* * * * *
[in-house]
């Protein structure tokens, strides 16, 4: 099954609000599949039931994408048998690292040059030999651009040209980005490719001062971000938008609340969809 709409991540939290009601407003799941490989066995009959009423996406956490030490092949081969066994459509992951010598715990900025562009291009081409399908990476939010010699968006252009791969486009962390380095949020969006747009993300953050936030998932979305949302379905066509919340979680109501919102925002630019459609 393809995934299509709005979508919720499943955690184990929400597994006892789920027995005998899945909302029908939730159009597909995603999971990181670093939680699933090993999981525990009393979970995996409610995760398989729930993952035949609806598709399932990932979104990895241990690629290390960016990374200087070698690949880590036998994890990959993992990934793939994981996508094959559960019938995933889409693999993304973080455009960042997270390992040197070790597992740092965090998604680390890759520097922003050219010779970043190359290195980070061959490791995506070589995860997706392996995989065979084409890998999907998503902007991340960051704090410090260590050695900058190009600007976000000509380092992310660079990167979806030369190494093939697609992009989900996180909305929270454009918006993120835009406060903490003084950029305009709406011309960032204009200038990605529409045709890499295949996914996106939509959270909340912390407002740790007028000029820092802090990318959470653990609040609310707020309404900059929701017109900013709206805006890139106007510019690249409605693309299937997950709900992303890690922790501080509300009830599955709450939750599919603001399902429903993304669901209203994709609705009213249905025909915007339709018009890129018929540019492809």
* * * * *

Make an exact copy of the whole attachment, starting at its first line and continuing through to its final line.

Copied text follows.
[in-house]
């Protein structure tokens, strides 16, 4: 099954609000599949039931994408048998690292040059030999651009040209980005490719001062971000938008609340969809 709409991540939290009601407003799941490989066995009959009423996406956490030490092949081969066994459509992951010598715990900025562009291009081409399908990476939010010699968006252009791969486009962390380095949020969006747009993300953050936030998932979305949302379905066509919340979680109501919102925002630019459609 393809995934299509709005979508919720499943955690184990929400597994006892789920027995005998899945909302029908939730159009597909995603999971990181670093939680699933090993999981525990009393979970995996409610995760398989729930993952035949609806598709399932990932979104990895241990690629290390960016990374200087070698690949880590036998994890990959993992990934793939994981996508094959559960019938995933889409693999993304973080455009960042997270390992040197070790597992740092965090998604680390890759520097922003050219010779970043190359290195980070061959490791995506070589995860997706392996995989065979084409890998999907998503902007991340960051704090410090260590050695900058190009600007976000000509380092992310660079990167979806030369190494093939697609992009989900996180909305929270454009918006993120835009406060903490003084950029305009709406011309960032204009200038990605529409045709890499295949996914996106939509959270909340912390407002740790007028000029820092802090990318959470653990609040609310707020309404900059929701017109900013709206805006890139106007510019690249409605693309299937997950709900992303890690922790501080509300009830599955709450939750599919603001399902429903993304669901209203994709609705009213249905025909915007339709018009890129018929540019492809």